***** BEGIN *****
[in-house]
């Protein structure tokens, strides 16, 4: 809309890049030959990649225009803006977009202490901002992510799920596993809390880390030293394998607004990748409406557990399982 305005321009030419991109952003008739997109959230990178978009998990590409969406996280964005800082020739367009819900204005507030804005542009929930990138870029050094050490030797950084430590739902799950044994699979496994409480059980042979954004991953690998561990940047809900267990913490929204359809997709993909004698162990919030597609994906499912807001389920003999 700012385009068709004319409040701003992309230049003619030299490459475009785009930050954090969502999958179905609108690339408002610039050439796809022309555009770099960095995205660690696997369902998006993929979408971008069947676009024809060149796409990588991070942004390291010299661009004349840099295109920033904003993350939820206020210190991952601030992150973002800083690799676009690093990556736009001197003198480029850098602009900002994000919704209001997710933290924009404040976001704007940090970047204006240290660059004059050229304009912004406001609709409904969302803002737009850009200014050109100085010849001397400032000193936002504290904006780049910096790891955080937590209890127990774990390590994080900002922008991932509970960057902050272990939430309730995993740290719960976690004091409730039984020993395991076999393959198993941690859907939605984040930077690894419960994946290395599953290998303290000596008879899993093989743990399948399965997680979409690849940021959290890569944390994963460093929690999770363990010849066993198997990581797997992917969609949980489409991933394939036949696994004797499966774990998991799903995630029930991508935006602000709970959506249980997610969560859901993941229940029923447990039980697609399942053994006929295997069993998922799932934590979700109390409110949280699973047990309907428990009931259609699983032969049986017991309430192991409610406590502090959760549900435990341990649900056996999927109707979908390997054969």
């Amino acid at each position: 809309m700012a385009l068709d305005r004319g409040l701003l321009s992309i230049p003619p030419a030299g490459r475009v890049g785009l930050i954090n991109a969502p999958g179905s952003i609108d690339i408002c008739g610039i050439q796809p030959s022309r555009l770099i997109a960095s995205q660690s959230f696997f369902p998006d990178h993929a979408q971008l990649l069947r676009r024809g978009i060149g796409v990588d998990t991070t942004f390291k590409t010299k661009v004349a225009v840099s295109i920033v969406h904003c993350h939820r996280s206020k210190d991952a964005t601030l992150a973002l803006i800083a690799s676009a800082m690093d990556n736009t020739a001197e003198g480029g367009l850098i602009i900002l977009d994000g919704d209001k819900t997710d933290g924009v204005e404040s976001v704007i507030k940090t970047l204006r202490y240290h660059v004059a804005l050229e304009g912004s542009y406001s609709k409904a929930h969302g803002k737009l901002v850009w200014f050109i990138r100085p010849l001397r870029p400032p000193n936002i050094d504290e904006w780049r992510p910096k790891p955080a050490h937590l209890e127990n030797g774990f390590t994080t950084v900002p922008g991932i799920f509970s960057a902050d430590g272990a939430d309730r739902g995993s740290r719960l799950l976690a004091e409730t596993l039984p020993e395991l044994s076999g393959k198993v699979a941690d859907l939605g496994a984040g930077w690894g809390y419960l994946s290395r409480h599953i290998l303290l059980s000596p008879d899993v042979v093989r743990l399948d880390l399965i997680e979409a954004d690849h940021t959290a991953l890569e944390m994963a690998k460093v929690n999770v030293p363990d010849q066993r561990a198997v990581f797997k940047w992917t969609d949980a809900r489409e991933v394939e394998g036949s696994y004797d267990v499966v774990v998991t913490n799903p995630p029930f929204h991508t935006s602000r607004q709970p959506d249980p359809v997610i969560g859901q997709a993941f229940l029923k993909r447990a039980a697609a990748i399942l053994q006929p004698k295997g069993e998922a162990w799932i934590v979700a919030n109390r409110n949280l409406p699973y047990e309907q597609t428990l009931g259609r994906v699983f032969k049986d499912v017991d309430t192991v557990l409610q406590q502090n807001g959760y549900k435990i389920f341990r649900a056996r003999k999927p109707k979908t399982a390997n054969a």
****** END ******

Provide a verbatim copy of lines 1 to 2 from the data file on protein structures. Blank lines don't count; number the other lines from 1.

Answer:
[in-house]
């Protein structure tokens, strides 16, 4: 809309890049030959990649225009803006977009202490901002992510799920596993809390880390030293394998607004990748409406557990399982 305005321009030419991109952003008739997109959230990178978009998990590409969406996280964005800082020739367009819900204005507030804005542009929930990138870029050094050490030797950084430590739902799950044994699979496994409480059980042979954004991953690998561990940047809900267990913490929204359809997709993909004698162990919030597609994906499912807001389920003999 700012385009068709004319409040701003992309230049003619030299490459475009785009930050954090969502999958179905609108690339408002610039050439796809022309555009770099960095995205660690696997369902998006993929979408971008069947676009024809060149796409990588991070942004390291010299661009004349840099295109920033904003993350939820206020210190991952601030992150973002800083690799676009690093990556736009001197003198480029850098602009900002994000919704209001997710933290924009404040976001704007940090970047204006240290660059004059050229304009912004406001609709409904969302803002737009850009200014050109100085010849001397400032000193936002504290904006780049910096790891955080937590209890127990774990390590994080900002922008991932509970960057902050272990939430309730995993740290719960976690004091409730039984020993395991076999393959198993941690859907939605984040930077690894419960994946290395599953290998303290000596008879899993093989743990399948399965997680979409690849940021959290890569944390994963460093929690999770363990010849066993198997990581797997992917969609949980489409991933394939036949696994004797499966774990998991799903995630029930991508935006602000709970959506249980997610969560859901993941229940029923447990039980697609399942053994006929295997069993998922799932934590979700109390409110949280699973047990309907428990009931259609699983032969049986017991309430192991409610406590502090959760549900435990341990649900056996999927109707979908390997054969």